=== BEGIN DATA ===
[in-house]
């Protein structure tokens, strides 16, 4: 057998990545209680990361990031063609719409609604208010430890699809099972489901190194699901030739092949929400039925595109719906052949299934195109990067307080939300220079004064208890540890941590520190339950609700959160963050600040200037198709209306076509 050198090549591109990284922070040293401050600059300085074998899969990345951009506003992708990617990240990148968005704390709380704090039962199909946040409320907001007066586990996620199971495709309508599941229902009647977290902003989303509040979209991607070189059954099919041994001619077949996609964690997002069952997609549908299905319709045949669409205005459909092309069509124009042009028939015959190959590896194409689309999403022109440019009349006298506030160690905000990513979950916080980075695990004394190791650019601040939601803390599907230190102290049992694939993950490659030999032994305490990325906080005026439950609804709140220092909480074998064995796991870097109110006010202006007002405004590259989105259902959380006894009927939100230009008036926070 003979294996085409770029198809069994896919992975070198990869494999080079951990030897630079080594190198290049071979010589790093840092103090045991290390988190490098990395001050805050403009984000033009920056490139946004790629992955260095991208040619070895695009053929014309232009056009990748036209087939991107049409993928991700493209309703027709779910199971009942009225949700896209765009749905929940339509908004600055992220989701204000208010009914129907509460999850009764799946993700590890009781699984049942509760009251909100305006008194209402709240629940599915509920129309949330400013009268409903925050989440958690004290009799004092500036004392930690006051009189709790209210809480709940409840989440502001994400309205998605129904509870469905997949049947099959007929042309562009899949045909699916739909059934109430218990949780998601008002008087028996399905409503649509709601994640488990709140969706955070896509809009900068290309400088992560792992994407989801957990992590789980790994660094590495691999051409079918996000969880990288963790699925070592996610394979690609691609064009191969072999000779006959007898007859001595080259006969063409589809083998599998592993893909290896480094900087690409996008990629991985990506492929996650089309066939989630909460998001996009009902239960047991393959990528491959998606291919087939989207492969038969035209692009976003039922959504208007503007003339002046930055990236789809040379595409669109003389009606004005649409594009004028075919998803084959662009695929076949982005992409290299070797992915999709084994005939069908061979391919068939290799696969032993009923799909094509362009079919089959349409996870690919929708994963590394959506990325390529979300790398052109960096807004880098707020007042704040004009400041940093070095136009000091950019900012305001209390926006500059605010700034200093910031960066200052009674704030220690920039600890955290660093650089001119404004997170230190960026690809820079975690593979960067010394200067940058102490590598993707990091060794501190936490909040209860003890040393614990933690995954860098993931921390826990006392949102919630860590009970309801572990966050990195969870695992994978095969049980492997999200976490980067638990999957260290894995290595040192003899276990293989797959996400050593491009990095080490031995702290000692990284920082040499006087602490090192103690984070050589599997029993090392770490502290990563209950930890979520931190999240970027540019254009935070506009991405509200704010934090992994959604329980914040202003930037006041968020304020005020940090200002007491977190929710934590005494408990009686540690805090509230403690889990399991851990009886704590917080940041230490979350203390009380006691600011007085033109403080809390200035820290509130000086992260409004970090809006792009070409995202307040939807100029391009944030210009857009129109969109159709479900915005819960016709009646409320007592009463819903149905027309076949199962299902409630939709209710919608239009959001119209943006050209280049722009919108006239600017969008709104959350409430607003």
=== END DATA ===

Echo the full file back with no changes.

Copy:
[in-house]
């Protein structure tokens, strides 16, 4: 057998990545209680990361990031063609719409609604208010430890699809099972489901190194699901030739092949929400039925595109719906052949299934195109990067307080939300220079004064208890540890941590520190339950609700959160963050600040200037198709209306076509 050198090549591109990284922070040293401050600059300085074998899969990345951009506003992708990617990240990148968005704390709380704090039962199909946040409320907001007066586990996620199971495709309508599941229902009647977290902003989303509040979209991607070189059954099919041994001619077949996609964690997002069952997609549908299905319709045949669409205005459909092309069509124009042009028939015959190959590896194409689309999403022109440019009349006298506030160690905000990513979950916080980075695990004394190791650019601040939601803390599907230190102290049992694939993950490659030999032994305490990325906080005026439950609804709140220092909480074998064995796991870097109110006010202006007002405004590259989105259902959380006894009927939100230009008036926070 003979294996085409770029198809069994896919992975070198990869494999080079951990030897630079080594190198290049071979010589790093840092103090045991290390988190490098990395001050805050403009984000033009920056490139946004790629992955260095991208040619070895695009053929014309232009056009990748036209087939991107049409993928991700493209309703027709779910199971009942009225949700896209765009749905929940339509908004600055992220989701204000208010009914129907509460999850009764799946993700590890009781699984049942509760009251909100305006008194209402709240629940599915509920129309949330400013009268409903925050989440958690004290009799004092500036004392930690006051009189709790209210809480709940409840989440502001994400309205998605129904509870469905997949049947099959007929042309562009899949045909699916739909059934109430218990949780998601008002008087028996399905409503649509709601994640488990709140969706955070896509809009900068290309400088992560792992994407989801957990992590789980790994660094590495691999051409079918996000969880990288963790699925070592996610394979690609691609064009191969072999000779006959007898007859001595080259006969063409589809083998599998592993893909290896480094900087690409996008990629991985990506492929996650089309066939989630909460998001996009009902239960047991393959990528491959998606291919087939989207492969038969035209692009976003039922959504208007503007003339002046930055990236789809040379595409669109003389009606004005649409594009004028075919998803084959662009695929076949982005992409290299070797992915999709084994005939069908061979391919068939290799696969032993009923799909094509362009079919089959349409996870690919929708994963590394959506990325390529979300790398052109960096807004880098707020007042704040004009400041940093070095136009000091950019900012305001209390926006500059605010700034200093910031960066200052009674704030220690920039600890955290660093650089001119404004997170230190960026690809820079975690593979960067010394200067940058102490590598993707990091060794501190936490909040209860003890040393614990933690995954860098993931921390826990006392949102919630860590009970309801572990966050990195969870695992994978095969049980492997999200976490980067638990999957260290894995290595040192003899276990293989797959996400050593491009990095080490031995702290000692990284920082040499006087602490090192103690984070050589599997029993090392770490502290990563209950930890979520931190999240970027540019254009935070506009991405509200704010934090992994959604329980914040202003930037006041968020304020005020940090200002007491977190929710934590005494408990009686540690805090509230403690889990399991851990009886704590917080940041230490979350203390009380006691600011007085033109403080809390200035820290509130000086992260409004970090809006792009070409995202307040939807100029391009944030210009857009129109969109159709479900915005819960016709009646409320007592009463819903149905027309076949199962299902409630939709209710919608239009959001119209943006050209280049722009919108006239600017969008709104959350409430607003």